INNOVATIONS-6-1_Hagen.pdf (application/pdf-Objekt) Audio slideshow: On the map. 18 January 2011Last updated at 00:20 Until recently, what is often billed as one of Africa's largest slums - Kibera, in the Kenyan capital Nairobi - was a blank spot on official maps.
But a group of volunteers have been training young people living there to create their own digital map of the area. The result is the first complete map of Kibera, which it is hoped can form the basis of plans to improve the area and the lives of its residents. Continue reading the main story Photographs by Jonathan Fildes and Adam Blenford. Satellite images copyright Bing Maps. Slideshow production by Paul Kerley.
Map Kibera. Map Kibera Project - Maps and Statistics. Kianda Statistics TopographyVillage perimeter: 2 kmVillage area: 0,16 sqKmMaximum length (as the crow flies): 780 mMinimum length (as the crow flies): 150 mHighest point (above the see level): 1766 mLowest point (above the see level): 1736 m Demographics Population: 15,219 Density: 95,120 people per sq km Estimated population in Kibera: 235,000-270,000 peopleFamilies: 6.021 (2.5 people per family)Children: 6,918 (45.5% of the population; 1.15 children per family) Adults: 8,296 (54,5% of the population; 1.4 adults per family) Women: 3,208 (21.1% of the pop.; 38.7% of adults) Men: 5,088 (33.4% of the pop,; 61.3% of adults) Married living in Kianda as a couple: 4,558 (54,9% of adults) Married couples living in Kianda: 2,279 Married living alone in Kianda: 531 (6.4%) Single: 2,689 (32.4%) Single parents: 518 (6.24%)
Wem hilft Map Kibera? « Anja Krieger. Future of Health: Map Kibera Creates An Infrastructure For Health Care. As part of the Future of Health report published last week, we interviewed key innovators during our research to illuminate ideas and innovation developing in healthcare.
Map Kibera is an open-source project started in 2009 in response to the lack of information available for the Kibera district of Nairobi, Kenya – one of the world’s largest slums. The majority of Nairobi is geographically documented for health, education, and sanitation purposes, but these basic requirements are neglected without any mapping to guide the municipal infrastructure.
Kanal von mapkibera. Map Kibera. Project William Underhill Detail of current Kibera plan, from mapkibera.org.
Wise visitors to Kibera take a guide. Sprawling across more than 500 acres on the edge of Nairobi, the settlement ranks as one of Africa’s largest and poorest slums. Up to a million people are thought to live in the jumble of garbage-strewn streets and alleys, the exact lay-out changing from week to week. That’s why the Map Kibera project was launched last year. But the map is intended for much more than just navigation.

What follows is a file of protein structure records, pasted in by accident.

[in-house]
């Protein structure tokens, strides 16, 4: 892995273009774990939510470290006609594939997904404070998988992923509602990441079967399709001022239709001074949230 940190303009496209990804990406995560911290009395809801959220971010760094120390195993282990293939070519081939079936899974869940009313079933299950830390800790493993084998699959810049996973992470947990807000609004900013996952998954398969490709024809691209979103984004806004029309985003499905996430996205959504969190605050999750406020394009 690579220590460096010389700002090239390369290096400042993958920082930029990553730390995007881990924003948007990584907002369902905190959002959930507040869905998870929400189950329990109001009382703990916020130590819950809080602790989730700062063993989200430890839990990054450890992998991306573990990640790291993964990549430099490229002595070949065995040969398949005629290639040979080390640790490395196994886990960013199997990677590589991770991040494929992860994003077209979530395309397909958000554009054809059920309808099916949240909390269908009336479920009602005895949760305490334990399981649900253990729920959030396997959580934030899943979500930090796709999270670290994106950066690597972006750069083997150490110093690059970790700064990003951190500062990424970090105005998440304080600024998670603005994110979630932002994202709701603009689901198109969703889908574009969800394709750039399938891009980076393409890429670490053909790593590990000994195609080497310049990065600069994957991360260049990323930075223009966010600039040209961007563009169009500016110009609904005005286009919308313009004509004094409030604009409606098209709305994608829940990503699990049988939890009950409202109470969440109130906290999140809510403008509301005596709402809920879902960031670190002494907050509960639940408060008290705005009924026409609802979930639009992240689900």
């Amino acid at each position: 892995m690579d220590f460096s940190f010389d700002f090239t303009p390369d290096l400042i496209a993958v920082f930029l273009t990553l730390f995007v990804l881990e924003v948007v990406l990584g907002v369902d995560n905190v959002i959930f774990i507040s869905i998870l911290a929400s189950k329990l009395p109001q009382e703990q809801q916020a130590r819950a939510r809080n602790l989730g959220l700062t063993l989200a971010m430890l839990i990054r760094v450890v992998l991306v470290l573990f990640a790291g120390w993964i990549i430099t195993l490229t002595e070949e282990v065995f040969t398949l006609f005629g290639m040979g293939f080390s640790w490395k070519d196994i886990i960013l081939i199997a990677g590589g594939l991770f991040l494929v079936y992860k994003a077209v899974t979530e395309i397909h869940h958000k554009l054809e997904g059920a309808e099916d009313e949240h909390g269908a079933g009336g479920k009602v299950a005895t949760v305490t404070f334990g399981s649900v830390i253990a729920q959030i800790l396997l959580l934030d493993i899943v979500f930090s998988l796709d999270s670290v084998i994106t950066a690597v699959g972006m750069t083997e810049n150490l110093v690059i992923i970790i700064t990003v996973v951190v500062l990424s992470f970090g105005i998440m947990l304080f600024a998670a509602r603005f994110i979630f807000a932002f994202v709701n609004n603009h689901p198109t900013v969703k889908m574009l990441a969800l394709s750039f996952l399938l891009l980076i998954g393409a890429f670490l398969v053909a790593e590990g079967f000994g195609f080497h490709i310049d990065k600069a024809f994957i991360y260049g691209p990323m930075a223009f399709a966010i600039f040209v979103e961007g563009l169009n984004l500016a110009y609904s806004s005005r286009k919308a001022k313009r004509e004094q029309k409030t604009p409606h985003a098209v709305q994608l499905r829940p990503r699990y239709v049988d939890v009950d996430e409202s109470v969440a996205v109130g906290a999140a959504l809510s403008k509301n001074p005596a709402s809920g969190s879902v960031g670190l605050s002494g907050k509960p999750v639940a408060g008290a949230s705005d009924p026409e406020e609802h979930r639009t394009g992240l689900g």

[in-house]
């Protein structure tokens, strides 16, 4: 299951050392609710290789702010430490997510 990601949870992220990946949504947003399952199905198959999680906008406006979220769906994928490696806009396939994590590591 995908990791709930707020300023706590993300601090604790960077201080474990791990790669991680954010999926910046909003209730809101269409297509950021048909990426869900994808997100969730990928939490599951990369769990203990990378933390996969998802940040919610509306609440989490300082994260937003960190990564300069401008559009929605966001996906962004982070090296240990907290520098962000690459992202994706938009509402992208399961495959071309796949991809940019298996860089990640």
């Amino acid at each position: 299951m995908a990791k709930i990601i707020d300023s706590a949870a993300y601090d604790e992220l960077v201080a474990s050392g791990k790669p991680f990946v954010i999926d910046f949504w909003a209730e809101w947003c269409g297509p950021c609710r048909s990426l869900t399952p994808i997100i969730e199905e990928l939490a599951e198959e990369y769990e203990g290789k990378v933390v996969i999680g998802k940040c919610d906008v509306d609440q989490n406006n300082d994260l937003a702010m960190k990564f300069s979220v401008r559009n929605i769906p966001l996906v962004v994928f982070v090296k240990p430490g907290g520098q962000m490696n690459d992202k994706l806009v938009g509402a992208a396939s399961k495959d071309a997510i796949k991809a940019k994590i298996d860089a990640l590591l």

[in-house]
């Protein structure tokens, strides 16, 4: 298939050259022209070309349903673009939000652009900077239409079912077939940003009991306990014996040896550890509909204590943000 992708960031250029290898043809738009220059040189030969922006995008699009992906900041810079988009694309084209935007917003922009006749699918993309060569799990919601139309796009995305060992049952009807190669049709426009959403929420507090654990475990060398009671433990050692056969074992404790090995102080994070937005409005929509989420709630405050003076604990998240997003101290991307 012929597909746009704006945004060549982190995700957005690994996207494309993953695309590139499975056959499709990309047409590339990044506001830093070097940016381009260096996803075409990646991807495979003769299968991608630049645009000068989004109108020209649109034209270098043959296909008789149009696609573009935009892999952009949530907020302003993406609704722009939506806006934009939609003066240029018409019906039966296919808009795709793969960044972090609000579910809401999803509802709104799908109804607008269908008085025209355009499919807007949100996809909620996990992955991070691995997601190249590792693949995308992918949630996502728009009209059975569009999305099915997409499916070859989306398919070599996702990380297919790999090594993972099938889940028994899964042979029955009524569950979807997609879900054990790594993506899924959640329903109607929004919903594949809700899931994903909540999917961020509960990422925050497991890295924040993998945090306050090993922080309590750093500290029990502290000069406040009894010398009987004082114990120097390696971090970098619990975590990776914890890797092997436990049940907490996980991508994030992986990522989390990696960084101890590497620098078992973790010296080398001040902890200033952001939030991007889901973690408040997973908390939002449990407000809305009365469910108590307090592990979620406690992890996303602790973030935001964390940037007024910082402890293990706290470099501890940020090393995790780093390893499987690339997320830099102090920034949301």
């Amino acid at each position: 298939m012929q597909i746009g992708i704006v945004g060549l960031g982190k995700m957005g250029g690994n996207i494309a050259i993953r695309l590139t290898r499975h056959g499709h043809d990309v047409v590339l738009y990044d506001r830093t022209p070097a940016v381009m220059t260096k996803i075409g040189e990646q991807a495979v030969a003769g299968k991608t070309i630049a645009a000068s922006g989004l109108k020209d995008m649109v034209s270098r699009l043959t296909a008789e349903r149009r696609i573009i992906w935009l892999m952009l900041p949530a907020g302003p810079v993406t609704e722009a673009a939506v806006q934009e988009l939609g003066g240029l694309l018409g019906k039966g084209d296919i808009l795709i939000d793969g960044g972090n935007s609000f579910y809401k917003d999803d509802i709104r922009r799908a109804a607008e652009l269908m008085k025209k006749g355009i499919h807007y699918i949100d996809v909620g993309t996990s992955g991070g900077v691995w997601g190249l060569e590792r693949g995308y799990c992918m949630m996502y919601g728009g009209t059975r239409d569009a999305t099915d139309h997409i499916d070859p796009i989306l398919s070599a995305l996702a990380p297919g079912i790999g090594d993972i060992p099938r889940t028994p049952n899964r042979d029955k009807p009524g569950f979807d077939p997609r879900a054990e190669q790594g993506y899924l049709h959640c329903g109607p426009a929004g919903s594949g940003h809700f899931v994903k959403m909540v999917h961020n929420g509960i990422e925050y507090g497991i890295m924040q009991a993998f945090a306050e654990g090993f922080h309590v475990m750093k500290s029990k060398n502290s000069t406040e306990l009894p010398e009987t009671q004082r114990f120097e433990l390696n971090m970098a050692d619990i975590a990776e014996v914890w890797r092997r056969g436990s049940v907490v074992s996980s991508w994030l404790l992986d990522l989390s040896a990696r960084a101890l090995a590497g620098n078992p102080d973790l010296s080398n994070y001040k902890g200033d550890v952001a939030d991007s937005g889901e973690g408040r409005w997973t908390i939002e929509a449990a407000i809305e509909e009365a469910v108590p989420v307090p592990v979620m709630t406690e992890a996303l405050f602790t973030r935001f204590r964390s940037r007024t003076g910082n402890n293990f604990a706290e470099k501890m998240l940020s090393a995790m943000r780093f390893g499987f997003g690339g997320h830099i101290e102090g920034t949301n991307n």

Already it’s taken much painstaking work. Some likely benefits are clear. Development and mapping - Jamie Lundine of mapkibera. Myth shattered: Kibera numbers fail to add up. By MUCHIRI KARANJA firstname.lastname@example.org It has been billed as Africa’s biggest slum and even by some accounts, the world’s largest.
Some say it is home to two million people, others a million. But the 2009 Kenya Population and Housing Census results released this week make everything you have heard about the size of Kibera improbable. Numbers do not lie, and figures from the 2009 census indicate that Kibera barely makes it to Nairobi’s largest slum. According to the census figures, the eight locations that form Kibera slums combined host a paltry 170,070.
Located five kilometers from the city centre, Kibera forms less than half of Langa’ta constituency. Another major city slum, Mukuru Kwa Njenga, in Nairobi West with 130,402 people is slowly edging towards the largest slum in Kenya status. For a long time Kibera has been touted as Africa’s largest slum, with various ‘experts’ putting its population at anything between one and two million. It turns out to one big lie. Jamie Lundine on MapKibera’s work in Nairobi. Day 365 -1 Map of Kibera, Kenya I have done some work with MapKibera and am blown away with their work (you can link to my Nairobi Notebook post on them at pradical.org).
One thing I hope to do as I build toward my thesis is to find literature and other media on youth focused/led mapping projects. MapKibera fits the bill perfectly. So … following through on this idea … here is an interview with Jamie Lundine, coordinator of MapKibera. Bottomless Pit of Needs A mapping project builds on what is concretely there, the strengths and assets of the community as defined by the community. So, if you are still interested, listen/read on below to both the audio of the interview and then the transcription.